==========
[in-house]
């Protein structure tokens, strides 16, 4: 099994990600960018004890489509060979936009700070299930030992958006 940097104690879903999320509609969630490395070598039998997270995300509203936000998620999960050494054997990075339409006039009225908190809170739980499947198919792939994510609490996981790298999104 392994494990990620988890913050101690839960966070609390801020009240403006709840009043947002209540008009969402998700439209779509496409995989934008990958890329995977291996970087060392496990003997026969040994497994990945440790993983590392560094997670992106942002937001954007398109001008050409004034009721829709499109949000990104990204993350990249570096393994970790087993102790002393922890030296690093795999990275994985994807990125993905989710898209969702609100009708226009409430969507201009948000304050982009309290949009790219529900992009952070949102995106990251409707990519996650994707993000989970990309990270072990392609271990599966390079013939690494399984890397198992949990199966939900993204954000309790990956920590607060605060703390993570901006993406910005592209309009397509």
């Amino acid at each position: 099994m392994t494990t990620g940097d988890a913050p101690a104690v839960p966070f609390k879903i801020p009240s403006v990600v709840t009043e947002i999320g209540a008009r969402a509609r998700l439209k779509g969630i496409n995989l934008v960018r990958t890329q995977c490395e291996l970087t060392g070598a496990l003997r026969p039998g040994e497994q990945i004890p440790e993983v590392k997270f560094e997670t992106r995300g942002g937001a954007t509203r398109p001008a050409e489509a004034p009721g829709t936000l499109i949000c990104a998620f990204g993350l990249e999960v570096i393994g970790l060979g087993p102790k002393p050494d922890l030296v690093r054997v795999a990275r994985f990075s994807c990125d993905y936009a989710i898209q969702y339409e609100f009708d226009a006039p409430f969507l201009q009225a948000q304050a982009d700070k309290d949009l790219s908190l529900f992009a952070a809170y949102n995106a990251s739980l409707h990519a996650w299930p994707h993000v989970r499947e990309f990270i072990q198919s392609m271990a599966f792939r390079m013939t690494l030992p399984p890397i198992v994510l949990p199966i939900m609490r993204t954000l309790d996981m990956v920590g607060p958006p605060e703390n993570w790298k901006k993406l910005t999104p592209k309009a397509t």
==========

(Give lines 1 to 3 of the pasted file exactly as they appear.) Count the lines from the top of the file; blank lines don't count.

[in-house]
């Protein structure tokens, strides 16, 4: 099994990600960018004890489509060979936009700070299930030992958006 940097104690879903999320509609969630490395070598039998997270995300509203936000998620999960050494054997990075339409006039009225908190809170739980499947198919792939994510609490996981790298999104 392994494990990620988890913050101690839960966070609390801020009240403006709840009043947002209540008009969402998700439209779509496409995989934008990958890329995977291996970087060392496990003997026969040994497994990945440790993983590392560094997670992106942002937001954007398109001008050409004034009721829709499109949000990104990204993350990249570096393994970790087993102790002393922890030296690093795999990275994985994807990125993905989710898209969702609100009708226009409430969507201009948000304050982009309290949009790219529900992009952070949102995106990251409707990519996650994707993000989970990309990270072990392609271990599966390079013939690494399984890397198992949990199966939900993204954000309790990956920590607060605060703390993570901006993406910005592209309009397509």
């Amino acid at each position: 099994m392994t494990t990620g940097d988890a913050p101690a104690v839960p966070f609390k879903i801020p009240s403006v990600v709840t009043e947002i999320g209540a008009r969402a509609r998700l439209k779509g969630i496409n995989l934008v960018r990958t890329q995977c490395e291996l970087t060392g070598a496990l003997r026969p039998g040994e497994q990945i004890p440790e993983v590392k997270f560094e997670t992106r995300g942002g937001a954007t509203r398109p001008a050409e489509a004034p009721g829709t936000l499109i949000c990104a998620f990204g993350l990249e999960v570096i393994g970790l060979g087993p102790k002393p050494d922890l030296v690093r054997v795999a990275r994985f990075s994807c990125d993905y936009a989710i898209q969702y339409e609100f009708d226009a006039p409430f969507l201009q009225a948000q304050a982009d700070k309290d949009l790219s908190l529900f992009a952070a809170y949102n995106a990251s739980l409707h990519a996650w299930p994707h993000v989970r499947e990309f990270i072990q198919s392609m271990a599966f792939r390079m013939t690494l030992p399984p890397i198992v994510l949990p199966i939900m609490r993204t954000l309790d996981m990956v920590g607060p958006p605060e703390n993570w790298k901006k993406l910005t999104p592209k309009a397509t």